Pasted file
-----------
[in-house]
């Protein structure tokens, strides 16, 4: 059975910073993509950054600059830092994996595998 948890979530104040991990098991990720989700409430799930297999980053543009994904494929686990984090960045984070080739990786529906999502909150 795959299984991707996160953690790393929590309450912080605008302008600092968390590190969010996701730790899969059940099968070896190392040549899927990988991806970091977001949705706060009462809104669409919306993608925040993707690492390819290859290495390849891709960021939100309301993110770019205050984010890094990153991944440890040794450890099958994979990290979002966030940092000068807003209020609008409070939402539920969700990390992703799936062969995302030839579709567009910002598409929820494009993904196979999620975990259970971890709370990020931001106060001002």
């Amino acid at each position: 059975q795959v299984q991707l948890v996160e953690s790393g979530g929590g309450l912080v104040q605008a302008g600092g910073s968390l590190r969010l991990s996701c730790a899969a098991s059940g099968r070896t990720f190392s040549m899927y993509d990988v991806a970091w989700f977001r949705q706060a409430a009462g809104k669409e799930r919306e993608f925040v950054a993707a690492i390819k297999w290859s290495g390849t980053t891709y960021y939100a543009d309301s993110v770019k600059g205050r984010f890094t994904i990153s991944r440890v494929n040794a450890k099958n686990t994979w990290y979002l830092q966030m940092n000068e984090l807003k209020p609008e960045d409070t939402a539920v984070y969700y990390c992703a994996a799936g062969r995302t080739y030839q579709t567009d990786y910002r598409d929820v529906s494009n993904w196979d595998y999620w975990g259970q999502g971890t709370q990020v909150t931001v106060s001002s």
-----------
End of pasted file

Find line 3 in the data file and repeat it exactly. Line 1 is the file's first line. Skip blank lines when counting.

């Amino acid at each position: 059975q795959v299984q991707l948890v996160e953690s790393g979530g929590g309450l912080v104040q605008a302008g600092g910073s968390l590190r969010l991990s996701c730790a899969a098991s059940g099968r070896t990720f190392s040549m899927y993509d990988v991806a970091w989700f977001r949705q706060a409430a009462g809104k669409e799930r919306e993608f925040v950054a993707a690492i390819k297999w290859s290495g390849t980053t891709y960021y939100a543009d309301s993110v770019k600059g205050r984010f890094t994904i990153s991944r440890v494929n040794a450890k099958n686990t994979w990290y979002l830092q966030m940092n000068e984090l807003k209020p609008e960045d409070t939402a539920v984070y969700y990390c992703a994996a799936g062969r995302t080739y030839q579709t567009d990786y910002r598409d929820v529906s494009n993904w196979d595998y999620w975990g259970q999502g971890t709370q990020v909150t931001v106060s001002s």